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When I look back now, I can absolutely see the strength that was forged inside me when I first decided to start my life over in the summer of 2012. Changes that seemed so glacial and inconsequential at the time have now stacked up to create a reality that is 180 degrees different from my life one year ago today.
I have felt things. I have succeeded and failed and laughed and cried. I have fought panic attacks and poverty, fear and uncertainty, and you know what? I didn't die. I didn't quit. I didn't surrender.
I kept trucking on, because that's what we do. We survive. We are strong and passionate and resilient creatures, and the realities we create for ourselves are the direct results of our decisions not to give up and let ourselves be defined by our setbacks.
I will be honest with you. I struggled a bit with bitterness in 2013. I felt entitled on many occasions, and I thought I shouldn't have to struggle the way I was struggling. What about the life I had planned for myself? What about the milestones everyone around me seemed to be reaching--the ones that perpetually seemed just out of my reach?
I tried to talk myself out of this. I tried to remind myself that things could always be worse. But are you really supposed to celebrate the fact that your life could always be worse, when it could always be a million times better, too?
This made sense to me, and I clung to it. For several months. But you know what? Things seemed pretty bleak when I let them seem bleak. And I felt pretty overwhelmed when I let myself feel overwhelmed.
(Special shout-outs to my friends and family for dealing with me during this time--particularly my poor mother and father, who had to convince me on more than one occasion that I didn't, in fact, need anti-anxiety medicine, nor was I becoming schizophrenic, nor was I so poor that my dog and I would have to someday survive by "eating hotdogs off the floor." I'm particularly tickled I came up with this one.)
I think my depression was part of the process, and I don't think I could be in the place I am in today if I hadn't allowed myself to experience it. Part of the problem of our society, I think, is that we are encouraged to repress almost everything and be "okay" all the time. Grief and depression and anxiety and fear are taboo. If you feel any of these things, you better be pretty good at hiding them.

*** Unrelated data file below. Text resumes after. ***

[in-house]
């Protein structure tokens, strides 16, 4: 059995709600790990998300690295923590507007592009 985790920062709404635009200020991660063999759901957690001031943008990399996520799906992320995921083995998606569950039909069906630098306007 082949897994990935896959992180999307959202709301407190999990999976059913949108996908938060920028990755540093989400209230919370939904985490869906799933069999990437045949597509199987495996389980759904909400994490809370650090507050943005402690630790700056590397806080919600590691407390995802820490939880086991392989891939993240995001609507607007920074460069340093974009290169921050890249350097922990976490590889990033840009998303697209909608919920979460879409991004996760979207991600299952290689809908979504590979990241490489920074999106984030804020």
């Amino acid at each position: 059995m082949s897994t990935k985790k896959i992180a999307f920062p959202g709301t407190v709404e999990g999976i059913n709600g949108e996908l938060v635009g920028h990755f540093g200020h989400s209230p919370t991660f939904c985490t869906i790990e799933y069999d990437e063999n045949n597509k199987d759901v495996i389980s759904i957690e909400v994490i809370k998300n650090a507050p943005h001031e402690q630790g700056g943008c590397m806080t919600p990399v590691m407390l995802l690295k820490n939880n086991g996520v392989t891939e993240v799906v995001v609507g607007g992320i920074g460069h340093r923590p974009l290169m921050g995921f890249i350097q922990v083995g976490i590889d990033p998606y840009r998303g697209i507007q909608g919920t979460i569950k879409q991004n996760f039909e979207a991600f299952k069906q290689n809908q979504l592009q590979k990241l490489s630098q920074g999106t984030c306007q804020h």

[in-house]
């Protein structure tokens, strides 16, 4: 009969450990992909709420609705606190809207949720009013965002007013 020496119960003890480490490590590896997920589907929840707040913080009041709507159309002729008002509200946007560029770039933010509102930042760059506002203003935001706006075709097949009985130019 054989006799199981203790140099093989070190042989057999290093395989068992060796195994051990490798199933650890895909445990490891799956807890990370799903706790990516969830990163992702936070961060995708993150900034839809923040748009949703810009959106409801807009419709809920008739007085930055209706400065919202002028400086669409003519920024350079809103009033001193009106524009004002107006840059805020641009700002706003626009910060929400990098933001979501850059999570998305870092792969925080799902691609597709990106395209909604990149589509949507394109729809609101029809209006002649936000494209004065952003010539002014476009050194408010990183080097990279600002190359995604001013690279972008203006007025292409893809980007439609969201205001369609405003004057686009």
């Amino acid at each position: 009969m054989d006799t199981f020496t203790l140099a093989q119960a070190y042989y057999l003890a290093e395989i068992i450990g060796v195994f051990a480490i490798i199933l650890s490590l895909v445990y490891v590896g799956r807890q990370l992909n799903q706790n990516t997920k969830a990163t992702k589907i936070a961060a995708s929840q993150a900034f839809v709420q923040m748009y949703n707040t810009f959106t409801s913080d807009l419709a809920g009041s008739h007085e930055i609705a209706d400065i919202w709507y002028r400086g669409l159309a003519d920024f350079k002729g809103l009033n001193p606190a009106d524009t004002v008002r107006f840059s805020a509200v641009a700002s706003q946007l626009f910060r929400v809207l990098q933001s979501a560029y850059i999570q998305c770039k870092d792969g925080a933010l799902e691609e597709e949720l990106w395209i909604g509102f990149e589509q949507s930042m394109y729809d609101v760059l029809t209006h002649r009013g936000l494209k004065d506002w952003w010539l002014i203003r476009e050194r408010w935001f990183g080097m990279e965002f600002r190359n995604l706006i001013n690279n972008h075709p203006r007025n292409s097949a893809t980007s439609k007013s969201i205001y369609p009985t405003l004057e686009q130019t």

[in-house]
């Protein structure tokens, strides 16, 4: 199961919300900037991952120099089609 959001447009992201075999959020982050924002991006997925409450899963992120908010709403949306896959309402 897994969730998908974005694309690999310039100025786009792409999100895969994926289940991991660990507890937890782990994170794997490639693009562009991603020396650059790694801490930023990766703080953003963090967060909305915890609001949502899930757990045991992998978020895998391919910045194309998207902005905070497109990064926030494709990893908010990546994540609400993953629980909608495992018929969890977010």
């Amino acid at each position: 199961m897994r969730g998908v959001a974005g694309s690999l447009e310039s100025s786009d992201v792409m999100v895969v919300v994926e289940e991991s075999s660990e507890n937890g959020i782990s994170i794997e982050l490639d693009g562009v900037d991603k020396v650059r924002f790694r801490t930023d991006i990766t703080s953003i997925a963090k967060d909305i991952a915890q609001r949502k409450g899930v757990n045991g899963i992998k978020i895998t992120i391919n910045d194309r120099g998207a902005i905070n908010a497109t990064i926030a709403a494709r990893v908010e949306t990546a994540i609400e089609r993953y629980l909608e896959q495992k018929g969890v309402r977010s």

I decided to go against this line of reasoning and embrace my struggles (as if I could have hidden them if I wanted to). Instead, I made some incredible friends, and I also spent a lot of time alone. I bought my paddleboard and went for long drives. I sporadically wrote in a journal, and I listened to certain songs over and over and over, feeling the words and emotions deep in the depths of my soul.
I also started talking to God again.
I hesitate to even write that word, because everyone gets polarized the moment they hear it. But--to demonstrate my inherent non-religiousness and let you know I'm just as surprised as you are to see it there--let me quote someone brilliant (and random), Ben Haggerty: "Whatever God you believe in, we come from the same one."
Mine's pretty awesome. He doesn't camp out in any particular branch of organized religion. Instead, he creates the energy we all feel when we feel something indescribable. It's the energy that inspires us to build religions and create doctrines and try to understand something that is beyond our humanly grasp. Even when we foul it up (as we always do), he's still here in the perfection of nature and the every day miracles that define our lives.
I needed him in 2013. And the second I started paying attention, I started seeing him everywhere.
With this in mind, I offer you my 2014 New Year's Resolution: "Be gentle with myself, and have faith in the process."
My life doesn't look the way I thought it would when I graduated college nine years ago, but it's exactly the life I am supposed to lead. All these challenges have just made me stronger, so I begin 2014 with an open heart and the realization that I can't compare my milestones to anyone else's. We are all on different journeys, and my milestones are tailored specifically to me--and pretty fantastic in their own right.
I have an incredible support system, and there is so much love in my life that I'm never really alone. Everyone in my family is healthy, and I live less than 30 minutes from my parents and my sister. I have soul mate friends scattered all around the world, and many of them live right here in Tampa Bay. Some of them even share my zip code--or my office.
I have a gorgeous dog whose entire world revolves around me, and I make just enough money to keep a roof over our heads and food in our bellies. I was even able to successfully trade in my very sentimental (and quickly aging) SUV for a more fuel-efficient compact car a few days ago, so I know we will be safe wherever we go.
I have my first novel coming out in June 2014 and another one following in June 2015. I have a literary agent who encourages me to explore and always become a better writer, and I have a wonderfully supportive and uplifting network of writer friends who have taught me this business can be anything but cut-throat. Instead, I feel like I am part of something, and I absolutely cannot wait to see what the future holds for all of us.
To say this is one of the most exciting times of my life would be an incredible understatement.
I am one lucky girl.